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Why Going to College is (Still) Worth It

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Earning a postsecondary degree is an investment in your future. Many students throughout the country are wondering if pursuing a postsecondary degree or going to college is still worth it. They are exploring different degree paths available, weighing the costs of college compared to entering the job market, or wondering what changes COVID-19 might bring to their college campus. 

Even now, perhaps especially now, investing your energy, time, and money in earning a degree is a worthy endeavor. But don’t just take our word for it. Explore these findings to learn more about the value of a postsecondary degree.

Education continues to shape my life in various ways. The outcomes of pursuing higher education impact me on a daily basis. This is why I value my education and believe it’s a very important goal to pursue.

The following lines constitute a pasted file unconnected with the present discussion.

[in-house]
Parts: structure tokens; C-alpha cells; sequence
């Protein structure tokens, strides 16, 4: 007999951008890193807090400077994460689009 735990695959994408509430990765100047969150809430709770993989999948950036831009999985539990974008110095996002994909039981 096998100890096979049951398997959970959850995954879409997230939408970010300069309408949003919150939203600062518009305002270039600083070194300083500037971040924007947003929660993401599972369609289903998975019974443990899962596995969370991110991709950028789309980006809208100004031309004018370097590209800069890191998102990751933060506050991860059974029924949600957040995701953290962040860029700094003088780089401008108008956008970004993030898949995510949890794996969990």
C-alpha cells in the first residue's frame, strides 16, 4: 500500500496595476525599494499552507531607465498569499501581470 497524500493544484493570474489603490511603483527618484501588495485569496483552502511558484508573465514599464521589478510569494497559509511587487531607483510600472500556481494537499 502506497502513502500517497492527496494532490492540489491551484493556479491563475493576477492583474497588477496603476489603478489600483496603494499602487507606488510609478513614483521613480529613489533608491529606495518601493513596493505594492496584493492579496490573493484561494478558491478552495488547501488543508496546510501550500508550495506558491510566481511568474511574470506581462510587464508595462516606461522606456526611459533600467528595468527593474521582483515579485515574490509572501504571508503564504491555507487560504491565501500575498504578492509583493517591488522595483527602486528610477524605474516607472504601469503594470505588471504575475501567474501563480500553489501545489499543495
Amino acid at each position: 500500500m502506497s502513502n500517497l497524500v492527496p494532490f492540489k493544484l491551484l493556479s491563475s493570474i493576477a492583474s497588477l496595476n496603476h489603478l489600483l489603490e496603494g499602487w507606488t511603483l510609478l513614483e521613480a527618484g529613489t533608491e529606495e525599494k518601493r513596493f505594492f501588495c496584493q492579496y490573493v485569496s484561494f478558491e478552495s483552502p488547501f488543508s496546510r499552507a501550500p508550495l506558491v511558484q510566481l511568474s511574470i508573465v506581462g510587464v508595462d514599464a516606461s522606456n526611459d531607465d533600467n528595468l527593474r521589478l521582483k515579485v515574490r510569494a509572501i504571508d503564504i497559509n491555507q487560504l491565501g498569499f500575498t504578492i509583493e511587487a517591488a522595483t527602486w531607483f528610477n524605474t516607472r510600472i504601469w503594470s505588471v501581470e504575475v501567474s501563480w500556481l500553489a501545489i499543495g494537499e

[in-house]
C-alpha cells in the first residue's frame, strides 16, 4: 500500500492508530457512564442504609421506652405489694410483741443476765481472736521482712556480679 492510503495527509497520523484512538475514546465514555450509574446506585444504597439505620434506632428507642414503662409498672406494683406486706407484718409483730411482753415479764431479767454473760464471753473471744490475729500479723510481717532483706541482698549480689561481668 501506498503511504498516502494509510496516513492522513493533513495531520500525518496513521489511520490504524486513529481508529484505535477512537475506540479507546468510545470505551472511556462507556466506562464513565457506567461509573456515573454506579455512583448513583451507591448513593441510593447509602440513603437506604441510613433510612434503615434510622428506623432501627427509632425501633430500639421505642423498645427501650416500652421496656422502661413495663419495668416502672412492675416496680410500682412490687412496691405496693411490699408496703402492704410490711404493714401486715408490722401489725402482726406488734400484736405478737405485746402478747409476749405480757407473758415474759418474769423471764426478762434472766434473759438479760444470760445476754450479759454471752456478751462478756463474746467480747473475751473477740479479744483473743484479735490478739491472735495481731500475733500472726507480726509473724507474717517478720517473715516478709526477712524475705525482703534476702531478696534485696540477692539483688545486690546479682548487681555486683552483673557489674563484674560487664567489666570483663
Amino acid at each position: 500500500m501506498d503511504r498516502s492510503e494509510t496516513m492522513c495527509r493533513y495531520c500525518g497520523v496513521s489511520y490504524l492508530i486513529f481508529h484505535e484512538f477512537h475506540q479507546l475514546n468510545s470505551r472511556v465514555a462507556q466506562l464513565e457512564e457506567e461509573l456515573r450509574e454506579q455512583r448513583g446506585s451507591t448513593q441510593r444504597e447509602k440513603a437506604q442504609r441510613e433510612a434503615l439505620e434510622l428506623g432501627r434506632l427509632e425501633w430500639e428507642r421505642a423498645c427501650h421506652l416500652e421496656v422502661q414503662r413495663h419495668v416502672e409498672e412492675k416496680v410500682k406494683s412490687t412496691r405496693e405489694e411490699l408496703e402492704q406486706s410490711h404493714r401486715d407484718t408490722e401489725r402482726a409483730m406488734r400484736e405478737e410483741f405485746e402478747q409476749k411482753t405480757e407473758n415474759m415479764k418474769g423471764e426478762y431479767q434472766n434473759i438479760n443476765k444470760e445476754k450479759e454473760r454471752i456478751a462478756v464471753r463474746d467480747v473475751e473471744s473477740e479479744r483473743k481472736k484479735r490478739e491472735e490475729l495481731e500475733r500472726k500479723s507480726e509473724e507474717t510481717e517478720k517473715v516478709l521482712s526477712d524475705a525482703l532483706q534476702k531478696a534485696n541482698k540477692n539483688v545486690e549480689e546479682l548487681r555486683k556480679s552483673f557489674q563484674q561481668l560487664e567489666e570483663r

Higher Education Pays

In Education Pays: The Benefits of Higher Education for Individuals and Society, College Board researchers document the significant benefits of pursuing a postsecondary degree, both for individual students and their communities. 

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The median earnings for Bachelor’s degree recipients with no advanced degree working full-time was $24,900 more than high school graduates.

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Workers whose highest educational attainment was a bachelor’s degree were over five times more likely to earn $100,000 or more by age 35 in 2018 compared to high school graduates. This earning potential increases to over eight times for advanced degree holders of the same age.

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 Over the course of a lifetime, and accounting for the cost of obtaining a degree, individuals with a bachelor’s degree earn about $400,000 more than individuals with a high school degree.